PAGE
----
Sachsenhausen concentration camp is located just outside Berlin and offers a 6 hour guided tour. The camp was built by slave laborers in 1936 and became the model for all other camps during World War II. They used this site to train guards for positions at other camps so it was referred to as a ‘school of brutality’. It wasn’t originally intended to be a death camp, but rather a workers camp. However, the installation of a gas chamber and shooting yard and crematorium changed this in 1942. By the end of the war over 50,000 people had died there. Sachsenhausen continued to be used by the Communist occupiers from 1945 to 1950 who secretly used the camp to detain political enemies. Thousands more perished during this time.
If you’ve been following my blog for awhile, you know that in my Amsterdam post, I talked about the importance of visiting historical sites such as these, even though it’s emotional devastating. It’s important that we remember the worst times of our world’s history. With that said, this post has specifics about the camp and the lives that were lost there. It should not be easy to read.
Map of the camp layout:
Clock that is stopped at the time of liberation:
Original barrack where soldiers had dances and nice dinners. They were served by the inmates at the camp:
The grounds where the barracks used to be. They were torn down by the Soviets:
The barbed wire fences. This was called the ‘death zone’ because it was impossible to escape, those who tried would always be killed:
Original barracks, this was an extra zone for the Jews because they had to expand because there wasn’t enough room in the original camp:
The places where barracks used to be are now marked by stone:
Inside original barracks; the washroom and toilets:
A ‘generous’ replica: they didn’t really have bunks in these specific barracks because there were too many people. They were forced to lie on top of each other on the floor:
Remnants of items found when liberated:
Monument created by the Soviets. The red triangle represents the communists. Originally this monument was only for communist victims:
Foundations of the cells:
Stakes to hang people-they cuffed their hands behind their back and hung them from their wrists which would dislocate their shoulders:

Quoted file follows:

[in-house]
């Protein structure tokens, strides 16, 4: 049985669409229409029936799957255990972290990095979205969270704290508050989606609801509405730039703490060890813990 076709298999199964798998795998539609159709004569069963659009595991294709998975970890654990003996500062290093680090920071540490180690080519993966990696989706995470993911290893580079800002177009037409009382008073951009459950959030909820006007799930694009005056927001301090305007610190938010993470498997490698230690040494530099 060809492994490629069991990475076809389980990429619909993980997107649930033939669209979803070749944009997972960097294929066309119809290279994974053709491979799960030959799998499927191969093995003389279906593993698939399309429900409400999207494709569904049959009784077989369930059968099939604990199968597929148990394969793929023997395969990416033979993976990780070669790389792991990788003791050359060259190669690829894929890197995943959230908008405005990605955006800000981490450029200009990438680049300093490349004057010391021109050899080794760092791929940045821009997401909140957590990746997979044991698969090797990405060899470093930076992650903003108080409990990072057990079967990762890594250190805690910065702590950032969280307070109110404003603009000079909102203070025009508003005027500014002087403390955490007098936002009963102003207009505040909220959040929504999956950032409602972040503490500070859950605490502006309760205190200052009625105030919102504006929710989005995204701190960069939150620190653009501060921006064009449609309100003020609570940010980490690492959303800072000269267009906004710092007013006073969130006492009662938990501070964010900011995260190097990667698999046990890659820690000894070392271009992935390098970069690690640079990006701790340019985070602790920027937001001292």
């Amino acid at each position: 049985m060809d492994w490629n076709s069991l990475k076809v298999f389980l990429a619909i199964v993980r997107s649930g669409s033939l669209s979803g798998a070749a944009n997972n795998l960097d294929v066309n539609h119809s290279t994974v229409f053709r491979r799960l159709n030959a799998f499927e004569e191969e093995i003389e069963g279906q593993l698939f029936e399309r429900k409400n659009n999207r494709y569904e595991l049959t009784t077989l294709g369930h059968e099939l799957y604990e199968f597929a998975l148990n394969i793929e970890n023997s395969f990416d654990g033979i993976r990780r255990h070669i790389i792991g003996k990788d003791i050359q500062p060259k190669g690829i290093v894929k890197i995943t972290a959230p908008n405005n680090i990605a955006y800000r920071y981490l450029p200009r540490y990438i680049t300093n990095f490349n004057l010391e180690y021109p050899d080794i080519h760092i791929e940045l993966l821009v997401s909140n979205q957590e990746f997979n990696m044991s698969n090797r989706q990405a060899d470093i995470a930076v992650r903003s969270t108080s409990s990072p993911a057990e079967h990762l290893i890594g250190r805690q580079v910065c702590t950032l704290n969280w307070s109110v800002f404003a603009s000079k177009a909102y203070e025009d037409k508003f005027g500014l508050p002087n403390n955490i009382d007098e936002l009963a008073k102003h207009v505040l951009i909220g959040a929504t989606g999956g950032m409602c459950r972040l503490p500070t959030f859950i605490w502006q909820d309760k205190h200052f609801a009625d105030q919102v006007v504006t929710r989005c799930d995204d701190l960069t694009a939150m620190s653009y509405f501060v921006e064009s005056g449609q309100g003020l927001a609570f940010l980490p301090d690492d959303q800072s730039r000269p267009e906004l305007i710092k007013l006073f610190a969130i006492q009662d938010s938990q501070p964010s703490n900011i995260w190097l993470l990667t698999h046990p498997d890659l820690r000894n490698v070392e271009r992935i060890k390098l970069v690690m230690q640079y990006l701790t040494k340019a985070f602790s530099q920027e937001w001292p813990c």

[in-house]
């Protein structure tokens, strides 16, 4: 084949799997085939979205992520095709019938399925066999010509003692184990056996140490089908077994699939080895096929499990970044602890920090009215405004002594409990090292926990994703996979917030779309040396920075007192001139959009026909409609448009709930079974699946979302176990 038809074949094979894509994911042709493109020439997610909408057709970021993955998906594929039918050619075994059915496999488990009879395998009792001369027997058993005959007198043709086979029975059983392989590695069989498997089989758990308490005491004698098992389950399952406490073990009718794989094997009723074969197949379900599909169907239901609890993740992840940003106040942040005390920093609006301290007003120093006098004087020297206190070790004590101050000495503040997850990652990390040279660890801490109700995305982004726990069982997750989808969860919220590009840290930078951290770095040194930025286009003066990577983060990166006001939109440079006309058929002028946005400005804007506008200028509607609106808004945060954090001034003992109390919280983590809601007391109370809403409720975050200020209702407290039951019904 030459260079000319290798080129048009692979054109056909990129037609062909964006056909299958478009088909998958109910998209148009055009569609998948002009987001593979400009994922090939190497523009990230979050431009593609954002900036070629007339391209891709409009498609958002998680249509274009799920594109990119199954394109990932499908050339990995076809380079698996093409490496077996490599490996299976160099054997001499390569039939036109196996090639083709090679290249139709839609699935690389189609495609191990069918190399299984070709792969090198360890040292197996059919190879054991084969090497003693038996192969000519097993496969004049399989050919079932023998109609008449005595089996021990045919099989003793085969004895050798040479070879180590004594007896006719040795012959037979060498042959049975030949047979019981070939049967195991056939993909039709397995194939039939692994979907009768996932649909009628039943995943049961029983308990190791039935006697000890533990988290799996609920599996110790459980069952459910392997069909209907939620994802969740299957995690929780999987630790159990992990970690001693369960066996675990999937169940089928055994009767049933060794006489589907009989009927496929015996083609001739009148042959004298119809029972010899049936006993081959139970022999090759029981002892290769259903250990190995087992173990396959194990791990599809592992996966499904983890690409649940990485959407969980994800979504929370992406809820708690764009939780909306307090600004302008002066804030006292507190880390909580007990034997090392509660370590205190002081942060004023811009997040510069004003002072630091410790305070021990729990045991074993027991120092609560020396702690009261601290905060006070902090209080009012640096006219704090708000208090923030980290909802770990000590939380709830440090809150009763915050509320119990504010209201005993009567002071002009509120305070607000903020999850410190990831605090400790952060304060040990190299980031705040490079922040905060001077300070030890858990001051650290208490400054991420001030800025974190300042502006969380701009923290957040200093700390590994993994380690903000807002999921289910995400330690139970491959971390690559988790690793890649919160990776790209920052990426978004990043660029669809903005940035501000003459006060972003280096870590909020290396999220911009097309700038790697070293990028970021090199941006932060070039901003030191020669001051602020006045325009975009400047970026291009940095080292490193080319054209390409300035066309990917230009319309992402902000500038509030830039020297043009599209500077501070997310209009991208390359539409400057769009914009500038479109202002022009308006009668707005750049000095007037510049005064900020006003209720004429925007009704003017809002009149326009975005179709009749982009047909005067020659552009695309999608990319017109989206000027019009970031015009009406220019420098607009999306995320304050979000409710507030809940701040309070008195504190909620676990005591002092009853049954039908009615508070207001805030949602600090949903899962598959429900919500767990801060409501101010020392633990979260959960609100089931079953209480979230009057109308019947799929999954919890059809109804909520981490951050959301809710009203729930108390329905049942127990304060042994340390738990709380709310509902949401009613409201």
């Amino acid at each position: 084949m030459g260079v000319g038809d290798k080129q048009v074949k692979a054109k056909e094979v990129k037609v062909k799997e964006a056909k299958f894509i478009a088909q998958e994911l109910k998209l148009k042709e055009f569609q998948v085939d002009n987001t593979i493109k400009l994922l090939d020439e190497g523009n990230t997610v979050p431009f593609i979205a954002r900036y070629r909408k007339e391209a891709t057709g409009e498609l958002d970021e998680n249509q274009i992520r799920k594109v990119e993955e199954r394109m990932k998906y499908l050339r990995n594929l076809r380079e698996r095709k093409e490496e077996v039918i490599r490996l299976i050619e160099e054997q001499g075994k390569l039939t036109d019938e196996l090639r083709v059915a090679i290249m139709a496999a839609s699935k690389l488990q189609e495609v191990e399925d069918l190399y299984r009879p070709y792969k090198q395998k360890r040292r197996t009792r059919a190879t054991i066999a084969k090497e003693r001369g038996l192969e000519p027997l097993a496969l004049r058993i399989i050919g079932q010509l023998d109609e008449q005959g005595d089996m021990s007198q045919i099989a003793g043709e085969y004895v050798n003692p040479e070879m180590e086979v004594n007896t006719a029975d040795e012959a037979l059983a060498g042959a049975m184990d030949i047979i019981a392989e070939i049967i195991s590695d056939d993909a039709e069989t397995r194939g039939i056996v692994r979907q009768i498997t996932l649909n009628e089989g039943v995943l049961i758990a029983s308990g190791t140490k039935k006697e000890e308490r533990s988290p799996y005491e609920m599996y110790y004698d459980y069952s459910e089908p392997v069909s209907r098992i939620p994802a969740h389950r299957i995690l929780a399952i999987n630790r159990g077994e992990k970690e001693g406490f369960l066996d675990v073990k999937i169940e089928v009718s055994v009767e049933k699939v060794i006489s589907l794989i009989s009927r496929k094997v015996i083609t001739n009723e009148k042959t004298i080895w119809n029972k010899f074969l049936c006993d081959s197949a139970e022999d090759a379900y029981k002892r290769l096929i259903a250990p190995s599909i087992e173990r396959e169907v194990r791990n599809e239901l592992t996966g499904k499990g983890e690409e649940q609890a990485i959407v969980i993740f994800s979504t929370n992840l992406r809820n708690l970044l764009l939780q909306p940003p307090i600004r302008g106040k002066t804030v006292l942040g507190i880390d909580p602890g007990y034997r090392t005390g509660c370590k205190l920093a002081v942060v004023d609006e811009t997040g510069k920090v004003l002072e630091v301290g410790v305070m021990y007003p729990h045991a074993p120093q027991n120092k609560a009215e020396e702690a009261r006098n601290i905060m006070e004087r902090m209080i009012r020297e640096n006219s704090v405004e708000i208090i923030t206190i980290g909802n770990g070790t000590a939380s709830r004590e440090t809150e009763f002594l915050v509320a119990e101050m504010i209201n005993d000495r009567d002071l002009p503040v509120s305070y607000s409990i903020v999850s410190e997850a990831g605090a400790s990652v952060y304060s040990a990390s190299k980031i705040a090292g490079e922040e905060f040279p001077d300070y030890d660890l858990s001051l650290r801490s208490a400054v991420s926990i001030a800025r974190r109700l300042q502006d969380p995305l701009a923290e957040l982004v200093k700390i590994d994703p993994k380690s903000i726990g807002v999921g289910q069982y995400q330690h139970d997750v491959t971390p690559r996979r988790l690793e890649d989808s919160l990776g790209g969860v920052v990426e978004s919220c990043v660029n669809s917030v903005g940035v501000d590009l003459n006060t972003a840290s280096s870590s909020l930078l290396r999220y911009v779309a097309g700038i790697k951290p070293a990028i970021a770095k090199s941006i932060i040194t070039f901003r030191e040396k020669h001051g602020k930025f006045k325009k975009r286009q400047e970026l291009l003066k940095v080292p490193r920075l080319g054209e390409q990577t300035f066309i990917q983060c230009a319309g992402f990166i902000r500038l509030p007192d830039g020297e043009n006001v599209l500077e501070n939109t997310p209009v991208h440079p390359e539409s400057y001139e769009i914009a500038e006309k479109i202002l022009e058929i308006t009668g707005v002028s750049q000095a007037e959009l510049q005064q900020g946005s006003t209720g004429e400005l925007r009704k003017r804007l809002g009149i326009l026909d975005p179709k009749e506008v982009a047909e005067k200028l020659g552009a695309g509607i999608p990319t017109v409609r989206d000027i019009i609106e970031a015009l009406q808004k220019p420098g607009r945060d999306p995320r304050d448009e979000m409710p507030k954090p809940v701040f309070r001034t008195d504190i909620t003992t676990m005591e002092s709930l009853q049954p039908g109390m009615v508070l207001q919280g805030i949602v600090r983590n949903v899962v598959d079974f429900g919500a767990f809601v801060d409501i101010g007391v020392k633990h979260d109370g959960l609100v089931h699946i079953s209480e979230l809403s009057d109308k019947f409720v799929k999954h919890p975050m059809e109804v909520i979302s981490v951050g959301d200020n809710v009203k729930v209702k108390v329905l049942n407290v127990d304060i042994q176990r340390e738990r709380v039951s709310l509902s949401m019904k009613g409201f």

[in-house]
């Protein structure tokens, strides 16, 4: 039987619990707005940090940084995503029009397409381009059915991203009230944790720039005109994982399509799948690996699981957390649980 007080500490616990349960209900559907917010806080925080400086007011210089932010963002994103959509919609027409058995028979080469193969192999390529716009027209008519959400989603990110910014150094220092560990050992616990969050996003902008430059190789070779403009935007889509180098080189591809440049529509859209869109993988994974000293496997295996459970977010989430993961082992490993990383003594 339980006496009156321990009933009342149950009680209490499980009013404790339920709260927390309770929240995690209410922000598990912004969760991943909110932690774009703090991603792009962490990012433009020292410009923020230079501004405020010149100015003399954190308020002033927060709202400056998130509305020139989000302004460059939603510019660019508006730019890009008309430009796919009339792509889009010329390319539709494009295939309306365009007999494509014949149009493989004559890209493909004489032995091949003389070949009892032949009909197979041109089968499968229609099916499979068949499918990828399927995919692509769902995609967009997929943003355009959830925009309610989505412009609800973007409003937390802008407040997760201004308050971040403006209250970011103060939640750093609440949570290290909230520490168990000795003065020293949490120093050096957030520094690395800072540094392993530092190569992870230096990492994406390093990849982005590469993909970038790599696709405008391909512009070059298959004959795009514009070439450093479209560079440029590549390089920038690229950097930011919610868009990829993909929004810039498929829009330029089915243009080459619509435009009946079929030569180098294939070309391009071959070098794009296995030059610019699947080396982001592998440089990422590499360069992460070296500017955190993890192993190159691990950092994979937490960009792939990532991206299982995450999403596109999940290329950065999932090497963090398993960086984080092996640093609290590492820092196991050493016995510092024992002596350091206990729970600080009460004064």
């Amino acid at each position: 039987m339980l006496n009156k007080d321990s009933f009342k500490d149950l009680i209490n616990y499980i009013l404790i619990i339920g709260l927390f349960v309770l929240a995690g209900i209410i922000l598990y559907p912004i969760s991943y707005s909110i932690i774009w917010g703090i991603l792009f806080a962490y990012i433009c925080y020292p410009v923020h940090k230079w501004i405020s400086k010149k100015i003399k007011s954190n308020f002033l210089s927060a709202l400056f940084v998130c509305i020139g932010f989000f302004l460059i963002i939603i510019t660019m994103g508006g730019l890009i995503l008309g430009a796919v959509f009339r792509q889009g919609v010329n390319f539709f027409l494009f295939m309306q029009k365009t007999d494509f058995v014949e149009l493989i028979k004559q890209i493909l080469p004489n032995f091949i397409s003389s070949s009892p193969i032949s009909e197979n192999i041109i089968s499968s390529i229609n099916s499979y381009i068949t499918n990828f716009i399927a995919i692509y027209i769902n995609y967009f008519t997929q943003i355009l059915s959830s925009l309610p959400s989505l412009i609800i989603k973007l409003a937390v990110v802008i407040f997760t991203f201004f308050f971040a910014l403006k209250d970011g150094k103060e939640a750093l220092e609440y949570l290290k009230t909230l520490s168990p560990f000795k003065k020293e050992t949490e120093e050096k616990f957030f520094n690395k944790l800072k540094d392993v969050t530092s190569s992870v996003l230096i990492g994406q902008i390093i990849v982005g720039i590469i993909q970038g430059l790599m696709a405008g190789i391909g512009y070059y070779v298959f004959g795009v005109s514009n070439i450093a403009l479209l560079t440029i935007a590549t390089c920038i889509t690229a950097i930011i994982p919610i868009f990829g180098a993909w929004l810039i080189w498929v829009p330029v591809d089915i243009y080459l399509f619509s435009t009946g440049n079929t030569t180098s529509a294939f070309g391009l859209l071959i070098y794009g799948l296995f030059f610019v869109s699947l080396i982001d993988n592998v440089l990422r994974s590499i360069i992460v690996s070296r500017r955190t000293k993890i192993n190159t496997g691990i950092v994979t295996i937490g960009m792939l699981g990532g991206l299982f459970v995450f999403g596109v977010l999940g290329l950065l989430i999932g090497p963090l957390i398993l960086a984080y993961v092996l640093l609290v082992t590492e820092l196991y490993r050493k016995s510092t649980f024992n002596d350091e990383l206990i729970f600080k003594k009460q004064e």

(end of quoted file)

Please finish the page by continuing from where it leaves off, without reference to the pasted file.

Solitary confinement-would drop prisoners in a well-type hole for weeks at a time as punishment:
Track where prisoners were forced to try out boots for soldiers. They had to run 8 km (~5 miles) at the beginning until they decided it wasn’t enough so they were forced to run 24 km (~15 miles) in each pair of new boots to see how well they were made:
Walls of photos/bios:
Mound where bodies were found during liberation. It’s now a memorial where visitors place rocks for those that lost their lives:
Memorial of Liberation:
Gas chamber foundations-they also used to kill people by having them sit in a chair for a ‘medical exam’ and then would shoot them in the back of the head:
Original furnace to burn bodies:
Original building for autopsies. People weren’t trained to do the autopsy. They only made a few incisions and then stitched them:
Original autopsy tables:
Memorial: at the end of the war there were 36,000 people in this camp. 6,000 were left in the camp too weak to leave, while the other 30,000 were forced to march to ships so that they could be drowned. This memorial is for those who died either along the way or during liberation – 3,000 in total. Many died from their first meal because their bodied couldn’t handle the food:
This was my first experience at a Concentration Camp. Standing in the ‘death zone’, seeing the track and the stakes that were used to hang people are things that I will never forget. It’s so hard to imagine people living in those circumstances. The idea of being trapped against your will and wanting so desperately to get free that you would try almost anything, including an impossible escape: it makes me very grateful for everything that I have and the life that I’ve been able to live.
After my time at Sachsenhausen, I decided to change my travel plans. Getting to Greece was turning out to be an issue with transportation and time (I had to get back to the United States 6 weeks before my job started so that I could get my visa and get back to Spain. (I will do another post on the amazing process of moving overseas later.) Being at the workers camp made me realize that I really wanted to visit a death camp while I was in Europe, so I decided to cut Greece from my itinerary and make a stop in Munich later in my trip so that I could also visit Dachau.